Mark Reviews Movies

That's My Boy (2012)

THAT'S MY BOY (2012)

1 ½ Stars (out of 4)

Director: Sean Anders

Cast: Adam Sandler, Andy Samberg, Leighton Meester, Milo Ventimiglia, Vanilla Ice, Blake Clark, Meagen Fay, Tony Orlando, Peggy Stewart, Will Forte, James Caan, Eva Amurri Martino, Susan Sarandon

MPAA Rating: R (for crude sexual content throughout, nudity, pervasive language and some drug use)

Running Time: 1:54

Release Date: 6/15/12

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Review by Mark Dujsik | June 14, 2012

That's My Boy opens with a premise that is rife with the potential for satire. In it, a teenage boy (Justin Weaver) enters into a sexual relationship with his attractive female teacher (Eva Amurri Martino). The results are of the usual adolescent mindset; she keeps him after class in detention and starts to hit on him. When the two are caught mid-coitus on stage at a school assembly, the crowd of students (and male teachers) bursts into applause and cheers.

Then the scene shifts to a courtroom where the results are more of the same (The bailiff and the stenographer exchange a high five), until the judge speaks. She is as brash about her disgust for the sight in front of her as the men and boys are about their admiration. It doesn't matter that it's the ultimate teenage fantasy, she tells the defendant, now pregnant with the kid's eventual offspring; it's against the law. The boy is a victim, even if he and most of the other people assembled don't see it that way (Left unspoken, of course, is that, if the gender roles were reversed in the scenario, everyone would be as outraged as the judge is in this case).

For a brief moment, the movie gets it. The judge is not a villain but the voice of reason—and funnier than any of the opposing reactions to the affair before her. She grants custody of the soon-to-be-born child to the father when he turns 18. In a way, it's punishment, but, honestly, his punishment comes from the fact that so many people admire what he's done. He becomes a celebrity of sorts, making the covers of magazines and even having a made-for-TV movie produced about his life.

About 30 years later, Donny (Adam Sandler, doing "silly voice number four" and something like a Boston accent) is washed up. He seems to have an endless supply of beer bottles on his person (which he uses as weapons at various times when the chips are down), spends his free time at a local strip club, and owes the government $40,000 in back taxes (He assumed they took it automatically, a wishful thought that the IRS said was the stupidest thing they've ever heard). A sleazy TV host (Dan Patrick) offers Donny $50,000 if he can convince his estranged son, whom Donny originally named "Han Solo" ("the coolest name ever" in the mind of a 13-year-old boy), to join him in a reunion with the son's mother in prison.

Han Solo is now Todd (Andy Samberg), an on-the-rise hedge fund manager with a pretty fiancée named Jamie (Leighton Meester) and nothing but success in his future. On the weekend of their wedding, Donny shows up unannounced and learns that his son has been telling people that his father died in an explosion when Todd was just a boy. To keep up appearances, Todd says that Donny is only an old friend; Donny insists he once saved Todd's life when he tried to retrieve a burrito that fell on railroad tracks ("Why didn't you just get another burrito," everyone who hears the story asks—one of many obvious holes in Donny's story, Todd has to keep explaining without much enthusiasm, lest anyone catch on).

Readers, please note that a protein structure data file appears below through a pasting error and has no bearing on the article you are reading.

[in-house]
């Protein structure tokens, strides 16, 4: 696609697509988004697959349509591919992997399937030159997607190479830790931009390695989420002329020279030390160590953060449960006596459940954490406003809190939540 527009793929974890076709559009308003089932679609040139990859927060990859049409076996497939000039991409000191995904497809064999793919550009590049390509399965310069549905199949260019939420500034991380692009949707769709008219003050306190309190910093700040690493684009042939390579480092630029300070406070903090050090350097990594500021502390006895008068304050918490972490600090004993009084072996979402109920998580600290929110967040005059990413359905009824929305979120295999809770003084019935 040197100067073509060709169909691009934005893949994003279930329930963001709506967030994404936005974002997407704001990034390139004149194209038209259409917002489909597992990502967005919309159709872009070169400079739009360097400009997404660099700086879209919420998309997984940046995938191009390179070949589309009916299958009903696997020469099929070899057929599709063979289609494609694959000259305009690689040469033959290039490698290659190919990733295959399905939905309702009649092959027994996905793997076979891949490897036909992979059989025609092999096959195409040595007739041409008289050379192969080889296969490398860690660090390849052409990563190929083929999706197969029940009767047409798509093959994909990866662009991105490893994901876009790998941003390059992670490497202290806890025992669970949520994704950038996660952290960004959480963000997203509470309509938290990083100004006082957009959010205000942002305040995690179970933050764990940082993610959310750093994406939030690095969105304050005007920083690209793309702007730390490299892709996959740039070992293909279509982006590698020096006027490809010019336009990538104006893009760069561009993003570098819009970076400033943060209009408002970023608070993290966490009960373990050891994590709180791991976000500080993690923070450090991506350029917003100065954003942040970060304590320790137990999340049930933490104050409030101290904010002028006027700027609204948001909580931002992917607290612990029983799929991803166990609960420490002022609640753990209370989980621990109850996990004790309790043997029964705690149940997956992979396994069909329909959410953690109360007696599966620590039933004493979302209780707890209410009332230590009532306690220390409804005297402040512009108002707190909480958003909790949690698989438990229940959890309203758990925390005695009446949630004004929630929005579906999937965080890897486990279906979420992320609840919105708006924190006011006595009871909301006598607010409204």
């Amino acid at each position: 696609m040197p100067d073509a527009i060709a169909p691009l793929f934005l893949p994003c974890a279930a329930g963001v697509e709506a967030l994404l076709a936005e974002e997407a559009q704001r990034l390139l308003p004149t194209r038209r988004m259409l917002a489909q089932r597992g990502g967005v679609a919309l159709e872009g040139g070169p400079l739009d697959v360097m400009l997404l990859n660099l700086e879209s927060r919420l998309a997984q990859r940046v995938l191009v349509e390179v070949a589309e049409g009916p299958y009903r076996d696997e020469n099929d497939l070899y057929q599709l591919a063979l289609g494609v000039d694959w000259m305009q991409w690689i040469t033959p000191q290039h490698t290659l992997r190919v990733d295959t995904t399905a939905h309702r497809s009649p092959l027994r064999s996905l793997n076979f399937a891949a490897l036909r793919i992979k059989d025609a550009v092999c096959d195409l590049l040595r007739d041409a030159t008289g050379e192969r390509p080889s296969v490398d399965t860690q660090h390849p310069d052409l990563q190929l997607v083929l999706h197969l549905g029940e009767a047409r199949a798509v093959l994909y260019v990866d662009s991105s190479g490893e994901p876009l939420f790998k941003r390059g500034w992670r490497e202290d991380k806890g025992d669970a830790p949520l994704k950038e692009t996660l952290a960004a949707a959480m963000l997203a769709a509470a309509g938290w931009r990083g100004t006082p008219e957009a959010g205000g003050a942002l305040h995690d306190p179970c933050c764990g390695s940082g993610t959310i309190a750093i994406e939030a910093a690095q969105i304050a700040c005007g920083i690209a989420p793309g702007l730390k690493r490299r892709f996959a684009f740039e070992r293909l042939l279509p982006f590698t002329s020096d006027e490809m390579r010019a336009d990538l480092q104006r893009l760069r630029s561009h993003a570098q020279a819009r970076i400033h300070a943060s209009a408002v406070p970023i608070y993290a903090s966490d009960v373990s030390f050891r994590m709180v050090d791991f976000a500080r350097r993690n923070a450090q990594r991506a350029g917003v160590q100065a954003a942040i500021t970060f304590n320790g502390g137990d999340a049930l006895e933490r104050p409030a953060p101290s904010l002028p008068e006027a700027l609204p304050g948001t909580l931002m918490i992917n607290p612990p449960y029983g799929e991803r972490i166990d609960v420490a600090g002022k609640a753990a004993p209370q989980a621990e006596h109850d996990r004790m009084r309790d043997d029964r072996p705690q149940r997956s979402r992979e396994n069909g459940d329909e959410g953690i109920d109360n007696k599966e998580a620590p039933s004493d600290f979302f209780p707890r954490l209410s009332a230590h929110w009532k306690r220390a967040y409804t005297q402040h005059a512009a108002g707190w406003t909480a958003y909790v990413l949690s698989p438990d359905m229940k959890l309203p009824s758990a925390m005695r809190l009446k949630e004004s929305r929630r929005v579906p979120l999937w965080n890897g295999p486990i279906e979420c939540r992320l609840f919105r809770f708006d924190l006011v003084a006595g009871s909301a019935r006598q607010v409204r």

At this point, the setup loses whatever potential for cultural observations evaporates in favor of a string of increasingly off-color and crude humor. Gone is the implied double standard of the case of Donny and his teacher. Gone is the look at a man who manages to maintain a certain level of fame simply because he was famous for a short period of time (That idea does continue with the inclusion of former rapper Vanilla Ice and former child star Todd Bridges as Donny's friends—one of them is portrayed with, at best, questionable taste).

Instead, it becomes a string of gags that show how crass Donny is and how horrified Todd is of his father's behavior while trying to suppress anything that makes it seem as if they are alike (Both have a talent for math, to name one thing). Of course, everyone loves Donny for his unapologetic manner, which appalls Todd even further.

The men at the pre-wedding party share stories about their own sexual attraction to teachers in their youth, although most of them wind up sounding like sociopaths in the process. It's only a matter of time before Jamie's grandmother (Peggy Stewart) does something about the fact that Donny uses her picture to masturbate one night.

A few instances of the more outrageous material are admittedly amusing (There are a couple of moments in which characters must react to learning about incest that are, perhaps, the only rational ways one could react to such knowledge), but an overwhelming chunk is transparent or filler. That's My Boy is a step up from Sandler's more recent fare; then again, it doesn't take that much effort to rise above a bar that low.

Copyright © 2012 by Mark Dujsik. All rights reserved.

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